Thomas Rodger (8 April 1832 – 6 January 1883) was an early Scottish photographer. He studied at the University of St Andrews and was a protégé of Dr. John Adamson who also persuaded him to become a photographer.At age 14, he was apprenticed to Dr. James, a local chemist and druggist, whilst studying at Madras College. Adamson later taught him the calotype process which he had earlier taught his famous brother, Robert Adamson. Adamson persuaded him to assist Lord Kinnaird in his calotype studio at Rossie Priory. Rodger enrolled at the Andersonian College of Glasgow to study medicine, but Adamson persuaded him to set up a professional business in calotyping in St Andrews.
The University of St Andrews is a public university in St Andrews, Fife, Scotland. It is the oldest of the four ancient universities of Scotland and, following Oxford and Cambridge universities, the third-oldest university in the United Kingdom and English-speaking world in general. St Andrews was founded in 1413 when the Avignon Antipope Benedict XIII issued a papal bull to a small founding group of Augustinian clergy.
John Adamson was a Scottish physician, pioneer photographer, physicist, lecturer and museum curator. He was a highly respected figure in St Andrews, and was responsible for producing the first calotype portrait in Scotland in 1841. He taught the process to his brother, the famous pioneering photographer Robert Adamson. He was curator of the Literary and Philosophical Society Museum at St Andrews from 1838 until his death.
Madras College, often referred to as Madras, is a Scottish comprehensive secondary school located in St Andrews, Fife. It educates over 1,400 pupils aged between 11 and 18 and was founded in 1833 by the Rev. Dr Andrew Bell.
In 1853 he was awarded the Aberdeen Mechanics' Institution Medal. In 1855, Rodger was awarded the Silver Medal of the Society of the Arts for his paper on Collodion Calotype.He won the Edinburgh Photographic Society Medal in 1856 and the International Photographic Exhibition Medal in 1877. When the Photographic Society of Scotland was established in 1856, Rodger was one of its original members.
Rodger's photographs can mainly be found in the St Andrews University Library and museum. He was also the author of the best known portrait of his master John Adamson in around 1865. Rodger himself was a protégé of Ivan Szabo (1822–1858) in the 1850s, who later opened his own studio in Edinburgh.Rodger was known to attend the Congregational Church at St Andrews, along with James Valentine, who he probably photographed in around 1850.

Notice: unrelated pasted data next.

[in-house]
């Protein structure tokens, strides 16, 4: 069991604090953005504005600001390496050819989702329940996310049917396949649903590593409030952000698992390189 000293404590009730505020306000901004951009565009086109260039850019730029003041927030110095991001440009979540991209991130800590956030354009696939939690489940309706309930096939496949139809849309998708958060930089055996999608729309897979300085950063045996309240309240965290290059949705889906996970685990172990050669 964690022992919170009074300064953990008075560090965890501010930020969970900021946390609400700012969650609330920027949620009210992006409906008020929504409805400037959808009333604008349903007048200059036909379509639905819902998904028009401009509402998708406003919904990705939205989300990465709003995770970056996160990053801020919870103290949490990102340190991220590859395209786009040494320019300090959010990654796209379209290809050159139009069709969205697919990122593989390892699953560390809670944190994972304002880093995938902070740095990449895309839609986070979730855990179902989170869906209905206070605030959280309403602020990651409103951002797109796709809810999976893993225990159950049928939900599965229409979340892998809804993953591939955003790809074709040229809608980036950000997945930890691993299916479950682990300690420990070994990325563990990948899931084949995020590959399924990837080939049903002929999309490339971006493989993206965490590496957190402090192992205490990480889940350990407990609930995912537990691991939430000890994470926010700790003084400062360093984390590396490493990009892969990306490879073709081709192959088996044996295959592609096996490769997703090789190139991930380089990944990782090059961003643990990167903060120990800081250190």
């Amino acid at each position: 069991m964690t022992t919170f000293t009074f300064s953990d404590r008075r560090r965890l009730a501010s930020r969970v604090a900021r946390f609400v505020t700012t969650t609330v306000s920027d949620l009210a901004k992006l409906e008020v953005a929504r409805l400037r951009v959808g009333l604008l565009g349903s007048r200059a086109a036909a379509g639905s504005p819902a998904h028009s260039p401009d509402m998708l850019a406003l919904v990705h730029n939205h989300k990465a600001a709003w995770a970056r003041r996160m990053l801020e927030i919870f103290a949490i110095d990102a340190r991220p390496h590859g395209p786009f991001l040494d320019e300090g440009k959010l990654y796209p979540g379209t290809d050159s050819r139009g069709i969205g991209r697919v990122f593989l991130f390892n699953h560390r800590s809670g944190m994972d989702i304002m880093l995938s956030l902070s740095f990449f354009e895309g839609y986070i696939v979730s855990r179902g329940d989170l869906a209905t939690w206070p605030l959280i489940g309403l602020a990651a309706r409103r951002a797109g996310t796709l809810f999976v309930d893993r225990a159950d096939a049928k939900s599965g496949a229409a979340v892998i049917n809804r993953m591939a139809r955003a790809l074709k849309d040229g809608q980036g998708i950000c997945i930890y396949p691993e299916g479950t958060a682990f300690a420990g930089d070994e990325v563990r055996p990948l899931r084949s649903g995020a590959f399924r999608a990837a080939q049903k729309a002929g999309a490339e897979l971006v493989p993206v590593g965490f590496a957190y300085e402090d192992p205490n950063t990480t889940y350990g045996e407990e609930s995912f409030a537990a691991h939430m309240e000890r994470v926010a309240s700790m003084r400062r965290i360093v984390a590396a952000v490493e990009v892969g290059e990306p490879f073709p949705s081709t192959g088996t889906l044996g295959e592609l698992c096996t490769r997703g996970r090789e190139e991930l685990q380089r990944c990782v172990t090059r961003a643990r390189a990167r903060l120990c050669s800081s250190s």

The Museum of the University of St Andrews (MUSA) opened in October 2008 and is associated with the University of St Andrews. The museum houses a selection of the University's historic and artistic collections, which comprise over 112,000 artefacts. They are displayed across four galleries which aim to tell the story of the University. The museum also contains a ‘Learning Loft’ for workshops and a viewing terrace with panoramic views over St Andrews Bay.
James Valentine was a Scottish photographer. Valentine's of Dundee produced Scottish topographical views from the 1860s, and later became internationally famous as the producers of picture postcards.
There is a blue plaque in his honour in St Andrews outside his house and studio (now the University Careers Centre). It says "The first professional photographer in St. Andrews, he was taught the calotype process by Dr John Adamson, who induced him to make it his life's work. His pictorial record of the town, its people, the fisher folk and eminent visitors, brought him great fame. His favour with visiting royalty gave him journeys to London on Royal Photographic missions. He built this house and in it the first photographic studio in the town. Brewster, the Adamsons and Rodger made St. Andrews a world centre of photography."
Sir David BrewsterKH PRSE FRS FSA(Scot) FSSA MICE was a British scientist, inventor, author, and academic administrator. In science he is principally remembered for his experimental work in physical optics, mostly concerned with the study of the polarization of light and including the discovery of Brewster's angle. He studied the birefringence of crystals under compression and discovered photoelasticity, thereby creating the field of optical mineralogy. For this work, William Whewell dubbed him the "father of modern experimental optics" and "the Johannes Kepler of optics."
William Henry Fox Talbot FRS FRSE FRAS was an English scientist, inventor and photography pioneer who invented the salted paper and calotype processes, precursors to photographic processes of the later 19th and 20th centuries. His work, in the 1840s on photomechanical reproduction, led to the creation of the photoglyphic engraving process, the precursor to photogravure. He was the holder of a controversial patent which affected the early development of commercial photography in Britain. He was also a noted photographer who contributed to the development of photography as an artistic medium. He published The Pencil of Nature (1844–46), which was illustrated with original salted paper prints from his calotype negatives, and made some important early photographs of Oxford, Paris, Reading, and York.